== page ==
What is the Origin of Twerking?

New Orleans bounce artist 5th Ward Weebie raps as women from the audience twerk onstage at Tipitina's in 2014.
New Orleans bounce artist 5th Ward Weebie raps as women from the audience twerk onstage at Tipitina's in 2014. / Erika Goldring/Getty Images

From the Charleston to the Twist to the Hustle, dance fads have always served to define their decade—though not without raising a few eyebrows from older generations. In fact, the disapproval of popular dance fads often seems as quintessentially American as the dances themselves. Such is the case with one of the most scandalous dance crazes to date, one that many would call the definitive dance of the 2010s: Twerking.

Let’s get this out of the way: To twerk, essentially, is to shake one’s butt. So yes, obviously, it’s not something to pull out in front of your grandparents at your next family reunion. A tongue-in-cheek definition by Urban Dictionary once defined twerking as “a series of movements made by females of the humanoid variety as an expression of contempt for their fathers.” While it’s not exactly family-friendly, claims that twerking originated in American strip clubs are sketchy at best. Rather, the dance’s strongest ties lie in Africa.

The movements involved in twerking show similarities to several traditional West African dances, most notably mapouka, hailing from the Cote d’Ivoire. Known colloquially as “la dance du fessier,” or “dance of the behind,” mapouka is said to exist in two forms: A tamer, more traditional dance performed ceremonially, and the newer, more scandalous version popular with young Ivorians.

The more modern version—and the one most closely related to twerking—is considered obscene and suggestive by some, and its traditional roots haven’t immunized it against controversy. In fact, the public performance of modern mapouka by groups such as Les Tueuses (The Killers), was outlawed in the 1980s; the Ivorian government cited lewdness as the reason for the ban. After that government was toppled by a military coup around 2000, mapouka performances were rendered legal once again. However, despite (or possibly due to) its prohibition, the infectious dance style had already spread throughout coastal West Africa and even taken up roots in the U.S. And so, in 1993, it twerked toward Bethlehem—err, New Orleans—to be born.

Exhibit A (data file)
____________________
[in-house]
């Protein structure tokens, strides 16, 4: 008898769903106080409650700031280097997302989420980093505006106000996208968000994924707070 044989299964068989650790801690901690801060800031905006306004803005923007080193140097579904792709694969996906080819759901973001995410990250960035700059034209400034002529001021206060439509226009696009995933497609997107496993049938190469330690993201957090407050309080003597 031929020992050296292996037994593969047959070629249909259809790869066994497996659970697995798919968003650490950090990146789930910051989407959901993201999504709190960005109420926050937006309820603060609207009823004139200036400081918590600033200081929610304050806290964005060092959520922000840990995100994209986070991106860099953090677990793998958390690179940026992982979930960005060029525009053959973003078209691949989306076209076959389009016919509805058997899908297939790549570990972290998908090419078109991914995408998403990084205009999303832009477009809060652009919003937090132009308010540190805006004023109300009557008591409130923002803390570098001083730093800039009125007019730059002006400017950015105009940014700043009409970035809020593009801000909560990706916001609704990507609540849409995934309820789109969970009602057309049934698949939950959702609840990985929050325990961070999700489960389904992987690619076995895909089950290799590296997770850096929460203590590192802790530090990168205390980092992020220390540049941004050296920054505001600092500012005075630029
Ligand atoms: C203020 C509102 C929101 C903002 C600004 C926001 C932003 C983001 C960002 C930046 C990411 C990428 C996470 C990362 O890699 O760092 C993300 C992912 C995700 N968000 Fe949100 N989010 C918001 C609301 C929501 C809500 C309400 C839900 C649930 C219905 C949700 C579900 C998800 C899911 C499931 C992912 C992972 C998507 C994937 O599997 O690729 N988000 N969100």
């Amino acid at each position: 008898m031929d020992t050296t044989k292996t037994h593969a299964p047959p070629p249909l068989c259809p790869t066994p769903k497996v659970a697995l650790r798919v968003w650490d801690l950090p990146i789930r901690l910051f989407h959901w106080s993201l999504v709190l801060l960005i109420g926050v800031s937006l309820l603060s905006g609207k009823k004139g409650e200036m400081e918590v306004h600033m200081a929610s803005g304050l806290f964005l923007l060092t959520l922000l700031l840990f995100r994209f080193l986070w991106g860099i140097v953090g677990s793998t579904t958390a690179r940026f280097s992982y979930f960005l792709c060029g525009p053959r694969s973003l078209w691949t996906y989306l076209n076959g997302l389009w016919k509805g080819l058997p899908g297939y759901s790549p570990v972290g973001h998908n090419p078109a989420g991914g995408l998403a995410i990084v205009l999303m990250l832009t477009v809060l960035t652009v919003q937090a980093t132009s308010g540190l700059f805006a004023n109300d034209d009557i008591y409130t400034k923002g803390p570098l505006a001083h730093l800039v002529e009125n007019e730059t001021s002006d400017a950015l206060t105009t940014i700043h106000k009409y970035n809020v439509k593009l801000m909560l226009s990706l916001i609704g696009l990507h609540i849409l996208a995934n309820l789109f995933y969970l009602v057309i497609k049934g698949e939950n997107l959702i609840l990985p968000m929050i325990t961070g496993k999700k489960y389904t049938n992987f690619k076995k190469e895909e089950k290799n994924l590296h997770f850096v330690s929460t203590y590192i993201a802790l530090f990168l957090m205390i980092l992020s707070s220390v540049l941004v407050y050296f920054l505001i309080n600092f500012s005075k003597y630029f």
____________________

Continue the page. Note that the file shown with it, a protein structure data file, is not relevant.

In the early '90s, New Orleans was home “bounce” music, a form of hip hop that relied heavily on call-and-response chanting. A popular artist at the time, DJ Jubilee, recorded a song called “Do the Jubilee All.” When the accompanying video featured young people furiously shaking their fessiers alongside the lyrics “twerk baby, twerk baby, twerk, twerk, twerk,” the word twerk—a combination of the words twist and jerk—arrived with the new dance craze of the same name.

Since that fateful moment, twerking has been on the rise, steadily picking up speed in the U.S. with each passing year. Atlanta rapper Lil Jon and The East side Boys popularized the word when they began using it, and twerking popularity met new highs with the 2012 release of Diplo’s “Express Yourself.”

The music video for Diplo’s hit song popularized a newer, death-defying (ok, not really) version of twerking: the “wall twerk,” wherein the twerker inverts themselves against a wall in an assisted handstand, assumes the twerking position, and fires away. Stop before you get dizzy, and have a wet rag handy to wipe the footprints off the wall when you’re done.

In its 30-something-year span, the dance has been far from devoid of controversy. The word—and dance—officially became a viral sensation when former child star Miley Cyrus notoriously used her twerking skills to shed her squeaky clean Disney image. Though interest in the word began growing in 2011, it wasn't until Cyrus came along that twerking became a viral sensation. And it was largely because of Cyrus that the word twerk was added to the Oxford English Dictionary in 2013—though, two years later, the definition was updated to note that its etymology went back more than 150 years.

In early 2013, 33 San Diego high school students were suspended for reportedly using school equipment to film a video in which the students twerked for the camera. Their dance moves earned them a minimum of five days suspension for violating the school’s zero-tolerance sexual harassment policy. While it sounds a little like Footloose, there’s no doubt the sexually-charged dance move is slightly less appropriate for school than good old rock ‘n’ roll.

But it’s a scandalous idea that becomes less scandalous when considering the controversy that followed Elvis Presley’s pelvic gyrations or even Chubby Checker’s legendary Twist—both movements once condemned for their vulgarity. Those interested in trying out the dance themselves can follow a non-intimidating, step-by-step tutorial here. The less courageous can entertain themselves by replacing the word work with twerk in popular idioms (“twerking hard, or hardly twerking?”).